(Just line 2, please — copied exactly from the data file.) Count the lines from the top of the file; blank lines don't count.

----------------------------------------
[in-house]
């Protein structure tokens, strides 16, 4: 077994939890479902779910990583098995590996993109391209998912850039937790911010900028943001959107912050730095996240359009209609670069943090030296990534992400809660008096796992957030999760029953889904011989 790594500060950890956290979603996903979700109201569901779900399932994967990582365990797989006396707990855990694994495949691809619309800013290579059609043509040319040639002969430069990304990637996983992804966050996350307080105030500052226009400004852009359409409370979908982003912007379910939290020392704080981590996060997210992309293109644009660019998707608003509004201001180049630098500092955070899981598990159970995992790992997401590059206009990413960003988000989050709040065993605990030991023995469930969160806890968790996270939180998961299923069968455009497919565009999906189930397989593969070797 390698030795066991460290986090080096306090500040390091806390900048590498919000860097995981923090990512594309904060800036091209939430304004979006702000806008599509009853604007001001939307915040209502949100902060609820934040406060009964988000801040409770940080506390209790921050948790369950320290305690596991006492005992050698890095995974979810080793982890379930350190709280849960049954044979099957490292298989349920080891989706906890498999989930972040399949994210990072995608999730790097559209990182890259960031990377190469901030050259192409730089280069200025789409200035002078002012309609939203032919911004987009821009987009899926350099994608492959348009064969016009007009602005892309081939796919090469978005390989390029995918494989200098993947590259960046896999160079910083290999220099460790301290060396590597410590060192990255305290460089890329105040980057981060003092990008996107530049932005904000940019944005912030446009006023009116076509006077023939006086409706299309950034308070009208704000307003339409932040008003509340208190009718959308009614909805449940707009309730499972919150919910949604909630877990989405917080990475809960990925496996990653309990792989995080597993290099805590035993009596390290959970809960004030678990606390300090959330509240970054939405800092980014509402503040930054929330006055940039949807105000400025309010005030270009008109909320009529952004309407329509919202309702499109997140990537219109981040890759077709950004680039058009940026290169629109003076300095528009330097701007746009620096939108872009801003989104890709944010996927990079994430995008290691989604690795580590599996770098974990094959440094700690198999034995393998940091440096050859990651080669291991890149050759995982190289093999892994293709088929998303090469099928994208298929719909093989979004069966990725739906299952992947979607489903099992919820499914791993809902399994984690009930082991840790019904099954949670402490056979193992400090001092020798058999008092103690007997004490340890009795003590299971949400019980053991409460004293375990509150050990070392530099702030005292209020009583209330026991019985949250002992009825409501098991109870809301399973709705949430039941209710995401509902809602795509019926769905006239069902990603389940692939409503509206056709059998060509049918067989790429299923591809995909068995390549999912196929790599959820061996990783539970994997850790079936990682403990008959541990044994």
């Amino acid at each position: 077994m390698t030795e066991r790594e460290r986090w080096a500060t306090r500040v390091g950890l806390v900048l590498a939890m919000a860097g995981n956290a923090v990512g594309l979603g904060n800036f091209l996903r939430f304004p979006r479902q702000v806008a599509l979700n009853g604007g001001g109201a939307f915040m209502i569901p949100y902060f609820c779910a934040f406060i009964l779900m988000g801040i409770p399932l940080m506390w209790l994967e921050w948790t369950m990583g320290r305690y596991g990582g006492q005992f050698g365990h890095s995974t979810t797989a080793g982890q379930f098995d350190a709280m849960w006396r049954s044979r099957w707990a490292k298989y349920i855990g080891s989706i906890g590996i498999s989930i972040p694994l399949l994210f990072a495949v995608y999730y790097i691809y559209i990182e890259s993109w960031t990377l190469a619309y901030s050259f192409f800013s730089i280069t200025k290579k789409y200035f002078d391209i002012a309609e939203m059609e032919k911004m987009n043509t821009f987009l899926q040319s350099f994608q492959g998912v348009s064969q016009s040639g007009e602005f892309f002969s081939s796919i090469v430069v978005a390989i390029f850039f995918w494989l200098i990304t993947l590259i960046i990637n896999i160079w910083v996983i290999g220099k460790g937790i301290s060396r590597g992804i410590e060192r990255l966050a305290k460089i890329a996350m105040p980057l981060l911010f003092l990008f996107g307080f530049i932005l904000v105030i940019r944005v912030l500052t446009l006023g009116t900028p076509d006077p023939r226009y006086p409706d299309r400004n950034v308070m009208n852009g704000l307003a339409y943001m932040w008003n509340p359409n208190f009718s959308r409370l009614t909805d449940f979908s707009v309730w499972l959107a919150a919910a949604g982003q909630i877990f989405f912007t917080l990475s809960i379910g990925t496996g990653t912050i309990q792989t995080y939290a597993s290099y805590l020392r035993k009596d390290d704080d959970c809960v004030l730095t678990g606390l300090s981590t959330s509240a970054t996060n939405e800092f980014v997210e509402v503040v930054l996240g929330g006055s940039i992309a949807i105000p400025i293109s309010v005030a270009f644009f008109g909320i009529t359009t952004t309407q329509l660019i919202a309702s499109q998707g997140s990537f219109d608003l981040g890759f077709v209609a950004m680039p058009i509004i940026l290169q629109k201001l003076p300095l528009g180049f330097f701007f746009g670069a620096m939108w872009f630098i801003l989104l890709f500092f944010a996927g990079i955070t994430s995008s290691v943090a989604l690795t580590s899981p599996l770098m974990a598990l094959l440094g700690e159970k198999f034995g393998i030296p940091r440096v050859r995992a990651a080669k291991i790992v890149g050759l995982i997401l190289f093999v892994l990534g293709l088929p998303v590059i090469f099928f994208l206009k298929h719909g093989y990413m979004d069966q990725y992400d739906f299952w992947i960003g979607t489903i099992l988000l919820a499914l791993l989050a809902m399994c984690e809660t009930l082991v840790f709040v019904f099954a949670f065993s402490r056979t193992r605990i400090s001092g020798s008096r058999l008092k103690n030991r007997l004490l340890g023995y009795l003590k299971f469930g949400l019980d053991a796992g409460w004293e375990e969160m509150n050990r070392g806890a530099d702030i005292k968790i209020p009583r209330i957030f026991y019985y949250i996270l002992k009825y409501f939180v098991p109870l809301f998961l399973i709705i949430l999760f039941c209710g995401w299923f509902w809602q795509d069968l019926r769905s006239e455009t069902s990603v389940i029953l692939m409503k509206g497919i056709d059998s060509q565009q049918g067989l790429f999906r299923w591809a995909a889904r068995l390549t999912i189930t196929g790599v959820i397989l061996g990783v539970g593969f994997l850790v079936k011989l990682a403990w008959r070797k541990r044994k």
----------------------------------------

């Protein structure tokens, strides 16, 4: 077994939890479902779910990583098995590996993109391209998912850039937790911010900028943001959107912050730095996240359009209609670069943090030296990534992400809660008096796992957030999760029953889904011989 790594500060950890956290979603996903979700109201569901779900399932994967990582365990797989006396707990855990694994495949691809619309800013290579059609043509040319040639002969430069990304990637996983992804966050996350307080105030500052226009400004852009359409409370979908982003912007379910939290020392704080981590996060997210992309293109644009660019998707608003509004201001180049630098500092955070899981598990159970995992790992997401590059206009990413960003988000989050709040065993605990030991023995469930969160806890968790996270939180998961299923069968455009497919565009999906189930397989593969070797 390698030795066991460290986090080096306090500040390091806390900048590498919000860097995981923090990512594309904060800036091209939430304004979006702000806008599509009853604007001001939307915040209502949100902060609820934040406060009964988000801040409770940080506390209790921050948790369950320290305690596991006492005992050698890095995974979810080793982890379930350190709280849960049954044979099957490292298989349920080891989706906890498999989930972040399949994210990072995608999730790097559209990182890259960031990377190469901030050259192409730089280069200025789409200035002078002012309609939203032919911004987009821009987009899926350099994608492959348009064969016009007009602005892309081939796919090469978005390989390029995918494989200098993947590259960046896999160079910083290999220099460790301290060396590597410590060192990255305290460089890329105040980057981060003092990008996107530049932005904000940019944005912030446009006023009116076509006077023939006086409706299309950034308070009208704000307003339409932040008003509340208190009718959308009614909805449940707009309730499972919150919910949604909630877990989405917080990475809960990925496996990653309990792989995080597993290099805590035993009596390290959970809960004030678990606390300090959330509240970054939405800092980014509402503040930054929330006055940039949807105000400025309010005030270009008109909320009529952004309407329509919202309702499109997140990537219109981040890759077709950004680039058009940026290169629109003076300095528009330097701007746009620096939108872009801003989104890709944010996927990079994430995008290691989604690795580590599996770098974990094959440094700690198999034995393998940091440096050859990651080669291991890149050759995982190289093999892994293709088929998303090469099928994208298929719909093989979004069966990725739906299952992947979607489903099992919820499914791993809902399994984690009930082991840790019904099954949670402490056979193992400090001092020798058999008092103690007997004490340890009795003590299971949400019980053991409460004293375990509150050990070392530099702030005292209020009583209330026991019985949250002992009825409501098991109870809301399973709705949430039941209710995401509902809602795509019926769905006239069902990603389940692939409503509206056709059998060509049918067989790429299923591809995909068995390549999912196929790599959820061996990783539970994997850790079936990682403990008959541990044994």